## Converting An iPhone App Into A Native iPad App

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It’s no secret that are iPad apps are a hot commodity right now.  While most iPhone apps work on the iPad there really is no comparison to native iPad apps.  They look better, and with iPad specific UI elements added they are better for the end user.

Ray Wenderlich, the creator of the Space Game Starter Kit and co-author of the Learning Cocos2D book, has written a great easy tutorial on porting an iPhone app to the iPad, that utilizes autosizing, and native iPad interface elements.

[Source: Ray Wenderlich]

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## Porting OpenGL glVertex Code to Iphone OpenGL ES

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Continuing where I left off yesterday I will describe some of the potential hangups when converting OpenGL code to OpenGL ES. The first thing I noticed when trying to convert some OpenGL code to the iPhone’s OpenGL ES was that on the iPhone there is no glVertex function.  Instead of glVertex you will need to use a vertex array.  I’ll give an example from Nehe Tutorial #2.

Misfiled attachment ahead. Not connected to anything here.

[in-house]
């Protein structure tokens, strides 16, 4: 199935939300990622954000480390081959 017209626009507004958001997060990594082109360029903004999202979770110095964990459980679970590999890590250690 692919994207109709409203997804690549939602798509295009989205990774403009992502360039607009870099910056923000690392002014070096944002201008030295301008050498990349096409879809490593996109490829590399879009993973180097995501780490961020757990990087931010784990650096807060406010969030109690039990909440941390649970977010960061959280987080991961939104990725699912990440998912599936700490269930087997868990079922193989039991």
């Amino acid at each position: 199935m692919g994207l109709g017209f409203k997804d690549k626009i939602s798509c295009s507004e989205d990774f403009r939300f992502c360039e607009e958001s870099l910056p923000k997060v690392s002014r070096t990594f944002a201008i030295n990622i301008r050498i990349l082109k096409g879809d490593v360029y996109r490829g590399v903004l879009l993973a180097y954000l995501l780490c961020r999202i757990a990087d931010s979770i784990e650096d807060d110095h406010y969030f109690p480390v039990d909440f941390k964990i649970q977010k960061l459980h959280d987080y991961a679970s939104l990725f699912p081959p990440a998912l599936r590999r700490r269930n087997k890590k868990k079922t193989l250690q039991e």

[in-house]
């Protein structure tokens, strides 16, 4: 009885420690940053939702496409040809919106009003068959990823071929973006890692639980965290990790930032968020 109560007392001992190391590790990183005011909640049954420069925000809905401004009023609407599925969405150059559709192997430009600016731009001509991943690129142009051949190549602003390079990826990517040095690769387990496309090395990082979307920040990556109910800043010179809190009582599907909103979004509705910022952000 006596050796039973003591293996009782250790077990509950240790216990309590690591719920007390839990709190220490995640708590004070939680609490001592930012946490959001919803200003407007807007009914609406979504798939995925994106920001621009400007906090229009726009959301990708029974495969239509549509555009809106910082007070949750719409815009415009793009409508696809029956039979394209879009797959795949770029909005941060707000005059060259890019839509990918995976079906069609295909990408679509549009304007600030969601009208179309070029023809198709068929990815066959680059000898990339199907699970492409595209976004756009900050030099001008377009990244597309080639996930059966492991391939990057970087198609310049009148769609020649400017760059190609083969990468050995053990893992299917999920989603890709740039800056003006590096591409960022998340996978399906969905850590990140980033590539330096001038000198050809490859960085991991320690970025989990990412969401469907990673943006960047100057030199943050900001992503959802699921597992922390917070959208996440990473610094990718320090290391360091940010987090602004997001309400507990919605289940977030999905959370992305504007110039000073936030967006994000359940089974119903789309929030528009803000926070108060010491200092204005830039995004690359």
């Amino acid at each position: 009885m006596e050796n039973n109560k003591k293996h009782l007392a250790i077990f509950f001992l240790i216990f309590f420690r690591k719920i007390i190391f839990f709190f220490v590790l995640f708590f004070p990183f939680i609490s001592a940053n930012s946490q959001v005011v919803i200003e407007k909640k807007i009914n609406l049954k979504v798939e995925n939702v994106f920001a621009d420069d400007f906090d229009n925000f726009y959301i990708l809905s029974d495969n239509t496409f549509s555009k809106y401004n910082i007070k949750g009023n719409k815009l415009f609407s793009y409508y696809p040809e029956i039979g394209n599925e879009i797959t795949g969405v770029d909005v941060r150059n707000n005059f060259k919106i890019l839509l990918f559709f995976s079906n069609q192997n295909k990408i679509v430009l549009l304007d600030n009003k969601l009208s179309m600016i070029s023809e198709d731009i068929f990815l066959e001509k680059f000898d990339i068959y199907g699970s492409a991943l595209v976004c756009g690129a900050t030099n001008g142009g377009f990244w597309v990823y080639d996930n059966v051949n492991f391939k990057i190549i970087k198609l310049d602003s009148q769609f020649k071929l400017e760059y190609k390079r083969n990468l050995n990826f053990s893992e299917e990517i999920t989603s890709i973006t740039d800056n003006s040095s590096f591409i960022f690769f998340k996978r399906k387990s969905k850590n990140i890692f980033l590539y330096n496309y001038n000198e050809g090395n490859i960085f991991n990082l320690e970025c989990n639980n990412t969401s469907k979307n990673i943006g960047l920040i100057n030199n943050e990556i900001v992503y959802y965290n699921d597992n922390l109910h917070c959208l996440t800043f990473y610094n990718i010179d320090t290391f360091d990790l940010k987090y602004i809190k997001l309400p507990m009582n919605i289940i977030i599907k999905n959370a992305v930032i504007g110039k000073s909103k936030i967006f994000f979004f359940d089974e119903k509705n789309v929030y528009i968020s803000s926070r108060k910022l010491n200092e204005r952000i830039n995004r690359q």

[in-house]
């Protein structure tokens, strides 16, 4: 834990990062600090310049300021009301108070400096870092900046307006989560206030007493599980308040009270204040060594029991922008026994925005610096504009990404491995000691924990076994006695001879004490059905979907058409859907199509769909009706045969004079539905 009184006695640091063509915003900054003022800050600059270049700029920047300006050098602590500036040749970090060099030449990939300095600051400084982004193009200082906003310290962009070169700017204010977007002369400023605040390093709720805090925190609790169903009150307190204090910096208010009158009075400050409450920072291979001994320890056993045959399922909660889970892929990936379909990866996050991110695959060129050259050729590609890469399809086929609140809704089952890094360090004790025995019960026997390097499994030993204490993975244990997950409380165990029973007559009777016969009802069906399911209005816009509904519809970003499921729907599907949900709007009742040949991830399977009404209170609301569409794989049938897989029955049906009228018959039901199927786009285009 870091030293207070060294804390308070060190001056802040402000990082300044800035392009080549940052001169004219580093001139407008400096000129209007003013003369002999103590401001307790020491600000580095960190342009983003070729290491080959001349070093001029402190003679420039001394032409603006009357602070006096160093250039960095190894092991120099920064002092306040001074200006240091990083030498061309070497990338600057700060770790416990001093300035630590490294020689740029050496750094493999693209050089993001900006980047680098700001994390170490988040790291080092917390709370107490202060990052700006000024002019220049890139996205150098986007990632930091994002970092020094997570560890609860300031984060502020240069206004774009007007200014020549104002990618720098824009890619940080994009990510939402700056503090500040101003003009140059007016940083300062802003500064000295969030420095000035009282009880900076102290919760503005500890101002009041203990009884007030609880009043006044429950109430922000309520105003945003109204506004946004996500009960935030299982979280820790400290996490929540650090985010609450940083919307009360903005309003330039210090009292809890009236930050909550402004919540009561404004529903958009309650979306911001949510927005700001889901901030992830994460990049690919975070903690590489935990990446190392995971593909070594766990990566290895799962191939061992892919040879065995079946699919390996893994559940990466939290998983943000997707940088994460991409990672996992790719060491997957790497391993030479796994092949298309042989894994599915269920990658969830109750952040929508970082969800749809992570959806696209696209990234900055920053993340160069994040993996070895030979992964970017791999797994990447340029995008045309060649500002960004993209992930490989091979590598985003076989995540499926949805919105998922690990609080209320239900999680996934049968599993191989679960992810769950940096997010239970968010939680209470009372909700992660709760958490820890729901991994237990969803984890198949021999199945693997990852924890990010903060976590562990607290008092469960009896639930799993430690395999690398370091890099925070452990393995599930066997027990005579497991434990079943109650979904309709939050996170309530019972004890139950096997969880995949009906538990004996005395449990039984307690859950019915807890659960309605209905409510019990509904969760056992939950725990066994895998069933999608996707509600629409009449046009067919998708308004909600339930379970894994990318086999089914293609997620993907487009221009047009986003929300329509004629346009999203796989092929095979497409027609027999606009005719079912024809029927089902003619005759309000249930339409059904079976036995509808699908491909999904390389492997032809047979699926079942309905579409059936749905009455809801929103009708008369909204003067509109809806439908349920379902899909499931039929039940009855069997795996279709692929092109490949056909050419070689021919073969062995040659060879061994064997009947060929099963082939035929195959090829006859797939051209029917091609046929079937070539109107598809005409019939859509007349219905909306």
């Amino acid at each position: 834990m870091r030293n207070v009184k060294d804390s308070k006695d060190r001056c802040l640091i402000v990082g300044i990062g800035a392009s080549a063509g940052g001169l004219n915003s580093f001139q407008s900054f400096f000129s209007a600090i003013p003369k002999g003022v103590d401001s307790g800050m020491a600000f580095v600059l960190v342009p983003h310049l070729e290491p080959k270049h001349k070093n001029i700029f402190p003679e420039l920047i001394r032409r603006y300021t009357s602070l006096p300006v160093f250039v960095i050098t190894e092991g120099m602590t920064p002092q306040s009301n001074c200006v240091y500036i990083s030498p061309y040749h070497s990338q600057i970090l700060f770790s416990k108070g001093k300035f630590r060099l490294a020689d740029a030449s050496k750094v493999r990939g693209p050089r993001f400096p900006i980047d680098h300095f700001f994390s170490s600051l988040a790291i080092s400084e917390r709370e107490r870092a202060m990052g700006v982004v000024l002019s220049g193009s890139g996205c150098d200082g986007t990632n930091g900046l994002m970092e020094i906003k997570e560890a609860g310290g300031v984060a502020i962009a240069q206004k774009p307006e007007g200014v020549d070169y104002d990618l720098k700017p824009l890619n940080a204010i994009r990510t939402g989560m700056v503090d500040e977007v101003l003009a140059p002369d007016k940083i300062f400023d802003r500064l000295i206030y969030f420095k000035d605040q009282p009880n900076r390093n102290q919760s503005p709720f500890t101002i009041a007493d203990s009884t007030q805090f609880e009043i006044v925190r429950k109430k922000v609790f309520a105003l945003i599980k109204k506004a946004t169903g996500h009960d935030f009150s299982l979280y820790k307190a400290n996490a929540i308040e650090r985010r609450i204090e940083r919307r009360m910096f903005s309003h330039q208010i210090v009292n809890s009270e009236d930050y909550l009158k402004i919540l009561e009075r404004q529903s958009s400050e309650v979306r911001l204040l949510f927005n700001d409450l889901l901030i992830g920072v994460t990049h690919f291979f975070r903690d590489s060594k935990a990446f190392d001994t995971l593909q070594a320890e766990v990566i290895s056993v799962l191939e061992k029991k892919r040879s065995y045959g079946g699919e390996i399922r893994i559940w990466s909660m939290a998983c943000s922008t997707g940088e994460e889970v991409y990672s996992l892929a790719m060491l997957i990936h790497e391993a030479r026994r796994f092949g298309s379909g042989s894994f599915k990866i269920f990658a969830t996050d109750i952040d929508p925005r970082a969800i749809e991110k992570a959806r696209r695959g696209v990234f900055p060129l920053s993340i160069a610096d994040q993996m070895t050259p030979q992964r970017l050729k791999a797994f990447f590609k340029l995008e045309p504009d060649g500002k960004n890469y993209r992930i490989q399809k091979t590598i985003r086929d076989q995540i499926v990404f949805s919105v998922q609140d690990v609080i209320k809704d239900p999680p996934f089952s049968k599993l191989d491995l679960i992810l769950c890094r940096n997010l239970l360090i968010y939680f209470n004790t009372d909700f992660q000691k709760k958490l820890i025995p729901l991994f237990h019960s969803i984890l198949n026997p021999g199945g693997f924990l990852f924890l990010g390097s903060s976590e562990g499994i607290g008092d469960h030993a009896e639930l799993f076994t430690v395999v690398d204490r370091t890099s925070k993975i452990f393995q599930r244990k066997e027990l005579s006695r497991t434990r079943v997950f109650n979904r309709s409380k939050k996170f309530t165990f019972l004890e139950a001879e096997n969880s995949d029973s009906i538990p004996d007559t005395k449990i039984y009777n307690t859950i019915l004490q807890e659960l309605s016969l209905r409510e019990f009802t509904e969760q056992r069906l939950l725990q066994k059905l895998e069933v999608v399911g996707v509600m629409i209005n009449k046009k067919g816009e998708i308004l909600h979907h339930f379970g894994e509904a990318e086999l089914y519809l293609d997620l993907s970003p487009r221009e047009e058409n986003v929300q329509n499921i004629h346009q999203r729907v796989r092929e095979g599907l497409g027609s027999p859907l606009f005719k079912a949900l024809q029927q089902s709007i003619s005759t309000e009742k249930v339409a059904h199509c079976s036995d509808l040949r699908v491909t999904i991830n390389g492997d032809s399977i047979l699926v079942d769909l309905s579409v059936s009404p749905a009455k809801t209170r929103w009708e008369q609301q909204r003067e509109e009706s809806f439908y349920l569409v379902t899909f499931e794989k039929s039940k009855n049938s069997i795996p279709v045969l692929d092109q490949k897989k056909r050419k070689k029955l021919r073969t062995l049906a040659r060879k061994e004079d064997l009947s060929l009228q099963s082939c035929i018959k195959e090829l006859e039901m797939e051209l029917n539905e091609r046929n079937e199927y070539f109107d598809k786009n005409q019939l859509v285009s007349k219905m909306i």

For example, in Nehe OpenGL tutorial #2 you see the lines:

glBegin(GL_TRIANGLES);
glVertex3f( 0.0f, 1.0f, 0.0f);
glVertex3f(-1.0f,-1.0f, 0.0f);
glVertex3f( 1.0f,-1.0f, 0.0f);
glEnd();

What these lines do is create a triangle with the vertices specified through the glVertex3f function (3 dimensional locations).

In OpenGL ES the glBegin and glEnd, and glVertex functions do not exist, the above lines would be rewritten using a vertex array.
In my remake of the Nehe Tutorial #2 for iPhone this is done using the following lines:

const GLfloat triangleVertices[] = {
0.0f,   1.0f,   0.0f,
-1.0f,  -1.0f,  0.0f,
1.0f,   -1.0f,  0.0f
};

glEnableClientState(GL_VERTEX_ARRAY);
glVertexPointer(3, GL_FLOAT, 0, triangleVertices);
glDrawArrays(GL_TRIANGLE_STRIP, 0, 3);

Here, an array is created, and then in order to draw the array we:

1. use glEnableClientState to enable use of a vertex array
2. use glVertexPointer to specify the size, datatype of the points stored in the array, and name of the array.
3. use glDrawArrays to draw the vertex array, in this case using the 3 points to draw a connected triangle.

Now you can see that this code provides the exact same result, just in OpenGL ES they’ve removed all redundancies so you need to use vertex arrays, and the glBegin, and glEnd semantics are removed.  Next I’ll be exploring the differences using perspective functions in OpenGL ES.

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